Please Note: This article has been edited from the original version to correct an error pointed out by Copper and Blue readers. The revised text is below.
Nolan Patrick is the player NHL Central Scouting has ranked as the top prospect for the 2017 NHL Entry Draft later this June. NHL Central Scouting, who have made several dubious ranking decisions in the past, add to their less than stellar track record with this first overall ranking. They have made several accurate first overall rankings but also have chosen players who were most definitely not first overall on draft day.
There are several reasons why Patrick is a dubious choice for the top prospect. First among them is his injury record. For a player with only two complete (edited to correct a mistake) seasons in Major Junior, Patrick has an injury list which is just about as impressive as his statistics. He suffered a sports hernia, an upper body injury, and a lower body injury during the course of his draft year alone. He played only 33 games for the Brandon Wheat Kings, missing both the WHL playoffs and the U20 World Juniors Tournament due to injury. With only two years in Major Junior to his credit, Patrick’s ability to stay healthy has to be a concern for teams. While he is an incredibly talented and productive prospect, he is also one with a history of serious injuries. This makes him a riskier choice than a player who has the same level of talent but a lesser list of injuries to his credit.
If there were no such player in the 2017 Draft class, there might be a case for leaving Patrick as the top pick in the NHL’s potential draft order. NHL Central Scouting’s number two, Nico Hischier, has all the talent and ability to produce points. What he doesn’t have is Patrick’s injury-laden draft year and the concerns which come from that. While Hischier’s career has primarily taken place in Switzerland, he has excelled on the smaller North American ice surface with the Halifax Mooseheads of the QJMHL. He was also electric player to watch during the 2017 World Junior Tournament, with a total of 15 points in 11 games played. He was also the engine of a Swiss team.
With two very talented players to pick from, NHL Central Scouting’s choice to rank the one who missed most of his draft year due to injuries and continues to have question marks hanging over this longevity is a little bit baffling. It would make sense to keep Patrick near to the top of his draft class as he is an incredible player but also to acknowledge his limited body of work in his draft year by moving Hischier into the top spot.
Patrick’s most talked about year was his second year in the WHL on a Brandon Wheat Kings team that often dominated the WHL. Patrick’s influence and success were undeniable, but he is hardly the first player to have a fantastic where he was supported by first round draft picks.
That’s not to say that Patrick’s abbreviated second season didn’t see him producing points, but his average points per game were slightly less than when he was a rookie. It’s only a slight difference, but it is worth noting if only because logic holds that Patrick’s rookie season should have seen his lowest points per game.
As Patrick adjusted to Major Junior, his points per game should have increased. There are three possible reasons for why Patrick’s production didn’t increase in his third year. The first is related to the multiple injuries he’s suffered. Long-term injuries, like a sports hernia, can change how a player approaches the game or create doubts. Another possibility is that players were surprised by Patrick in his seconded year. With experience, opponents have been better able to counter Patrick, and the graduation of several Wheat Kings has thinned the depth of Brandon’s roster. With less threats to protect against, Patrick has less space and time in which to work. Finally, the expectations are different this year. In his rookie season, Patrick’s wasn’t the only force driving the Wheat Kings’ offence. Talented and more experienced players--like Hawrelyk or Quenneville--were there to share the load. This year, Patrick was the player expected to produce, and that pressure may have been detrimental. For whatever reason, Patrick’s production seems to have stagnated, which doesn’t seem in keeping with a first overall prospect.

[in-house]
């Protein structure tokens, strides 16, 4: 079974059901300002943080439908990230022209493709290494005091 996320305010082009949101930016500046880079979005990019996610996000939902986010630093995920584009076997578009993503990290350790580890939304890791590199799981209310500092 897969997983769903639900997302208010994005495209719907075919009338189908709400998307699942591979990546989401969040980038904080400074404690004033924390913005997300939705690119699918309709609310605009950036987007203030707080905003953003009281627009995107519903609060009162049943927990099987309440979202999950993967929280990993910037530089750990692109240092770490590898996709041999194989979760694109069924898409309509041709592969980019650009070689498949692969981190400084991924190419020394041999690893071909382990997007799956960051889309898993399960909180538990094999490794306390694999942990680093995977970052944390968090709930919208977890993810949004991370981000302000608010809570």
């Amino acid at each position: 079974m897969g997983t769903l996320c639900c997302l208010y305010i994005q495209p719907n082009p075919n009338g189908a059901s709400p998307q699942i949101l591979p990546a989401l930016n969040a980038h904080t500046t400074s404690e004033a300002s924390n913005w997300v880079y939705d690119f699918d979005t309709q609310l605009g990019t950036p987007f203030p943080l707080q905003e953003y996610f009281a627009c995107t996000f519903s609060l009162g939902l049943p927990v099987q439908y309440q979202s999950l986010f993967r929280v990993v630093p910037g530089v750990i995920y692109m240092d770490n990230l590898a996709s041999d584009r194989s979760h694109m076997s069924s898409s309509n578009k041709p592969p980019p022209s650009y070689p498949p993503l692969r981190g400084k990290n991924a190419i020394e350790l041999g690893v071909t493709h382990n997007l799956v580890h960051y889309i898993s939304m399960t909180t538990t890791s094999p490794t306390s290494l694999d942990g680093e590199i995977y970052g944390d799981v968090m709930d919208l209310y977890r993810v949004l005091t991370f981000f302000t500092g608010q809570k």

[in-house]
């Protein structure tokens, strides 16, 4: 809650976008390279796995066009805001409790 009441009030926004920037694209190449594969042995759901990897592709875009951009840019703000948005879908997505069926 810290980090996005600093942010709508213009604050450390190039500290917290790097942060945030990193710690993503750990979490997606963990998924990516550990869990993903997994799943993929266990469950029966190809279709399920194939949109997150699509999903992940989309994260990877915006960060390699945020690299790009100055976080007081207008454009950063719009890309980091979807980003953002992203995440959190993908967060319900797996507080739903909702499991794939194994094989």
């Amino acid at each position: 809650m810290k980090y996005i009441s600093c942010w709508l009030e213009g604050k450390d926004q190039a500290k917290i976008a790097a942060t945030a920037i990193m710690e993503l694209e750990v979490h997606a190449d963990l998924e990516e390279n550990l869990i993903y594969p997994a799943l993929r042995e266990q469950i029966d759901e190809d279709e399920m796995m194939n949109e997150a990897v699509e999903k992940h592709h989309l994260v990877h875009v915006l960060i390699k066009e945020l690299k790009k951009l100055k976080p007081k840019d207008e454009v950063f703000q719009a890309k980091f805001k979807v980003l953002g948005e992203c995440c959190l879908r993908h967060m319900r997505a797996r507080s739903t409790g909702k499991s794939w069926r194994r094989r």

Finally, Patrick’s draft stock has dipped in several other draft rankings. Multiple hockey analysts outside of NHL Central Scouting are starting to view Patrick’s performance as less than that expected of the first overall draft position, mainly for the reasons listed above. The point here is NHL Central Scouting is no longer endorsing an unanimous choice for first overall. Like any choice that is debated, there are going to be those on believe Patrick should be the top-ranked prospect and those who believe he should not be. With no clear idea of why NHL Central Scouting chose Patrick over Hischier, it is hard to understand their choice. However, some of the players they have projected to go number one overall haven’t even always even be drafted in the top three.
There are a number of reasons why Nolan Patrick might be a suitable choice for first overall pick in the upcoming NHL Entry Draft and an equally large number of reasons why he may not be suited to the position. Ultimately, the NHL Central Scouting Final Rankings are just one of many guides provided to teams to help them select the talent that best fits their team. Patrick currently leads a draft class that is considered to be rather lackluster compared to some of the recent draft classes. Furthermore, the Oilers, for the first time in several years, will not be selecting in the top ten, making the debate around who should be selected first overall more of a point of interest and less of a question of the future rebuild.